However, if we in Ireland applaud the actions of the Bristol anti-Colstonites, do we need to be consistent? What about the most prominent journalistic apologist for the Confederacy during the US Civil War, our very own John Mitchel—firmly ensconced in the Deep South after his Young Ireland escapades, his transportation to Australia, and his daring escape. Mitchel, subject of much hagiographical coverage—some of it auto-hagiographical—once claimed that the Irish peasantry were worse off than black slaves in the southern states. While mid-19th century Irish tenant farmers, cottiers and farm labourers were hardly comfortable (a million of them died of starvation and disease between 1845-50 and another million were forced to emigrate) at least their landlords couldn’t whip them and sell their children down the river. Despite his steadfast defence of the institution of slavery—which helped earn him a sojourn in a post-war Union jail (he opted not to describe the experience in Jail Journal II) there’s a fine statue of Mitchel in his native Newry in County Down. 

Lest I be accused of an exercise in ‘backwards history’ and it be suggested that Mitchel was merely expressing commonly held beliefs amongst the Irish of his generation, one of the many men with whom he fell out, Daniel O’Connell, steadfastly refused to even visit the USA while the practice of slavery continued, and was revered by American abolitionists (men like Frederick Douglass) for the stance he took on the issue. 

Granted John Mitchel does not occupy a position of prominence on the Newry skyline for his advocacy of slavery—it was Jail Journal, his polemical The Last Conquest of Ireland (Perhaps) and his many services to Irish nationalism that earned him a shot at the pedestal. But then that didn’t save Colston, who wasn’t exactly beautifying the city of Bristol because of his service to the slave trade.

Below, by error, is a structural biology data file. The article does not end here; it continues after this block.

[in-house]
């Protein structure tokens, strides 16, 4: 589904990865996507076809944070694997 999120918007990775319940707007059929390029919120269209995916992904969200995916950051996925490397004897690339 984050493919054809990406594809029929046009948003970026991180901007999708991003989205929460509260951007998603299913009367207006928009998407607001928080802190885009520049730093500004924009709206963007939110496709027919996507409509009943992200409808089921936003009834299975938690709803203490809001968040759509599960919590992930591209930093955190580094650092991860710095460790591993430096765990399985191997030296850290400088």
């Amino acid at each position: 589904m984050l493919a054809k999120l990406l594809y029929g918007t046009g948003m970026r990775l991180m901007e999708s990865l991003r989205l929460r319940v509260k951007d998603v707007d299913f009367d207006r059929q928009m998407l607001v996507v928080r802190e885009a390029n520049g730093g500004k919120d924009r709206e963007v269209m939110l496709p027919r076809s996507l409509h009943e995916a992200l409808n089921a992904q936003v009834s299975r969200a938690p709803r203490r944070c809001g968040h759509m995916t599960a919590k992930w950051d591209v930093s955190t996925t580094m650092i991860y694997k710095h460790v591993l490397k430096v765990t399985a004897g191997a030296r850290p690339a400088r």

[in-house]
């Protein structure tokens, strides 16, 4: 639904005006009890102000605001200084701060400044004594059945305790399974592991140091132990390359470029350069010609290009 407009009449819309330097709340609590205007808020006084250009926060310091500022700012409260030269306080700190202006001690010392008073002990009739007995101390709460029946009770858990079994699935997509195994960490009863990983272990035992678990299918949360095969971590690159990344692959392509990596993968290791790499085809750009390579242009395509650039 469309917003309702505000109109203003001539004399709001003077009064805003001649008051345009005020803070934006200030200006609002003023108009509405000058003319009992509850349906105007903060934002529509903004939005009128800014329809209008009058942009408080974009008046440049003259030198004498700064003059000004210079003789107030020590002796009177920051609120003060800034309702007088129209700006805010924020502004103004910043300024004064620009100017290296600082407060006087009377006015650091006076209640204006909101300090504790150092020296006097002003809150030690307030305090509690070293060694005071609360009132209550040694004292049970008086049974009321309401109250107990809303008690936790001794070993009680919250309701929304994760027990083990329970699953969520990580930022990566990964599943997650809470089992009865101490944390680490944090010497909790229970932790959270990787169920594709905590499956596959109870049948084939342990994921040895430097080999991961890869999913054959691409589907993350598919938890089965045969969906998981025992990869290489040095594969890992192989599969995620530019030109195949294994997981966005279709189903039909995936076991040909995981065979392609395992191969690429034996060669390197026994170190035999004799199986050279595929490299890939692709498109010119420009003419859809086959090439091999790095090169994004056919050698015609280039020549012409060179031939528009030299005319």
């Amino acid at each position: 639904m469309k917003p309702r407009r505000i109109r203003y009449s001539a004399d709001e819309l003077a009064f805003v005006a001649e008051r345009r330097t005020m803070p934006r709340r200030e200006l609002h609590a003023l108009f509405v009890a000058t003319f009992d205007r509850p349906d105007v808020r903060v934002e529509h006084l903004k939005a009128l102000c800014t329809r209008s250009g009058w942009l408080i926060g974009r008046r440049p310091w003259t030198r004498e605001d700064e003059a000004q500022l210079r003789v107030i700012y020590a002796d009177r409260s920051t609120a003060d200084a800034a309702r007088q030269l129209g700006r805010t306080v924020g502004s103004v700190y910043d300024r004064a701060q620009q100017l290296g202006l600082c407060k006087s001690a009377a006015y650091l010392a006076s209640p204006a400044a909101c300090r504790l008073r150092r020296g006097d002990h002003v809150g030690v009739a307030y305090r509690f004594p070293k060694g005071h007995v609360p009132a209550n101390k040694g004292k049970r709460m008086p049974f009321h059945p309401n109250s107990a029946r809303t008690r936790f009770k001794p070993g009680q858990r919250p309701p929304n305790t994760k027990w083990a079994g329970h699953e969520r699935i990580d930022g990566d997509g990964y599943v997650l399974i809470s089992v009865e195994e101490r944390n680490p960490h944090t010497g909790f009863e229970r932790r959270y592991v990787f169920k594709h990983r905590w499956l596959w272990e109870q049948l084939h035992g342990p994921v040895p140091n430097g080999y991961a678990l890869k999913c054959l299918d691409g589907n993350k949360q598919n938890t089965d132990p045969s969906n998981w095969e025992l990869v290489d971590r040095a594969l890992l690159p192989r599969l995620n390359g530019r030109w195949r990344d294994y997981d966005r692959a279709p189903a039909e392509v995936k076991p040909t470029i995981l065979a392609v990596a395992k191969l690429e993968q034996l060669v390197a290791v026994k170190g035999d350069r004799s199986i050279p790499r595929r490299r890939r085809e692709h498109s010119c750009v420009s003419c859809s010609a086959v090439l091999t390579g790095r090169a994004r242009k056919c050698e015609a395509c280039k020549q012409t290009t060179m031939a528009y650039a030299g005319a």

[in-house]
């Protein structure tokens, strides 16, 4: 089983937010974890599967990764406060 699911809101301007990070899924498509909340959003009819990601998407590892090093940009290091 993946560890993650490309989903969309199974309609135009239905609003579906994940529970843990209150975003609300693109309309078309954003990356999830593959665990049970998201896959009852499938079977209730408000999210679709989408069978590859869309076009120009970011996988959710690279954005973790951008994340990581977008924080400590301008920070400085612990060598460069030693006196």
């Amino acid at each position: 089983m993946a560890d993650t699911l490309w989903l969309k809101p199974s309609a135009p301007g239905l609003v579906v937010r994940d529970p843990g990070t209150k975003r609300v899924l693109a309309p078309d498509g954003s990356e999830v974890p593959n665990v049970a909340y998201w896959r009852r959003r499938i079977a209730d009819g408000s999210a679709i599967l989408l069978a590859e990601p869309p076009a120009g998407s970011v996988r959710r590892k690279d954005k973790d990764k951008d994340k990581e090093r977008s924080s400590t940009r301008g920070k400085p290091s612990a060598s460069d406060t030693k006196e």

I’m not advocating that the statue of John Mitchel be torn down and tossed in the Clanrye River. But we’re good at health warnings in Ireland, so maybe one or two of Mitchel’s less salubrious quotes might be added to a blue plaque to be placed prominently nearby – statements like … ‘We deny that it is a crime, or a wrong, or even a peccadillo to hold slaves, to buy slaves, to keep slaves to their work by flogging or other needful correction.’ Or this … ‘[I am] proud and fond of [slavery] as a national institution, and advocate its extension by re-opening the trade in Negroes.’

Getting back to Colston though, it has to be said it’s appropriate for someone who made a lot of money from transporting human beings against their will in seagoing (but not necessarily seaworthy) vessels that he should himself have recently been reburied at sea.